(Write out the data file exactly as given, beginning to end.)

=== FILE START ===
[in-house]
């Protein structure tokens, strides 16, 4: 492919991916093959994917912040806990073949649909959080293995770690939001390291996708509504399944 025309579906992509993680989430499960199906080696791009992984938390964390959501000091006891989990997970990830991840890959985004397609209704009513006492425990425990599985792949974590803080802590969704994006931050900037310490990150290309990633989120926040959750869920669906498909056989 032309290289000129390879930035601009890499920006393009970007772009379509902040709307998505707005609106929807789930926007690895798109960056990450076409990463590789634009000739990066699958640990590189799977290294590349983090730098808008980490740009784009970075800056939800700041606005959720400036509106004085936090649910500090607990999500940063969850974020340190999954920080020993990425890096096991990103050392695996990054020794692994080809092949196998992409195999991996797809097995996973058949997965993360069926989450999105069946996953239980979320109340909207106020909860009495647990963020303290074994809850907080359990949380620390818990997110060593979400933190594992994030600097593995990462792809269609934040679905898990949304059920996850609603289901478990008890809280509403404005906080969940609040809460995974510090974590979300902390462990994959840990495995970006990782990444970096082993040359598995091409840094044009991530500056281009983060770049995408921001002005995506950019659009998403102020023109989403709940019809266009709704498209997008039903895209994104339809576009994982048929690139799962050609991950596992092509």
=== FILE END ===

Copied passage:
[in-house]
């Protein structure tokens, strides 16, 4: 492919991916093959994917912040806990073949649909959080293995770690939001390291996708509504399944 025309579906992509993680989430499960199906080696791009992984938390964390959501000091006891989990997970990830991840890959985004397609209704009513006492425990425990599985792949974590803080802590969704994006931050900037310490990150290309990633989120926040959750869920669906498909056989 032309290289000129390879930035601009890499920006393009970007772009379509902040709307998505707005609106929807789930926007690895798109960056990450076409990463590789634009000739990066699958640990590189799977290294590349983090730098808008980490740009784009970075800056939800700041606005959720400036509106004085936090649910500090607990999500940063969850974020340190999954920080020993990425890096096991990103050392695996990054020794692994080809092949196998992409195999991996797809097995996973058949997965993360069926989450999105069946996953239980979320109340909207106020909860009495647990963020303290074994809850907080359990949380620390818990997110060593979400933190594992994030600097593995990462792809269609934040679905898990949304059920996850609603289901478990008890809280509403404005906080969940609040809460995974510090974590979300902390462990994959840990495995970006990782990444970096082993040359598995091409840094044009991530500056281009983060770049995408921001002005995506950019659009998403102020023109989403709940019809266009709704498209997008039903895209994104339809576009994982048929690139799962050609991950596992092509």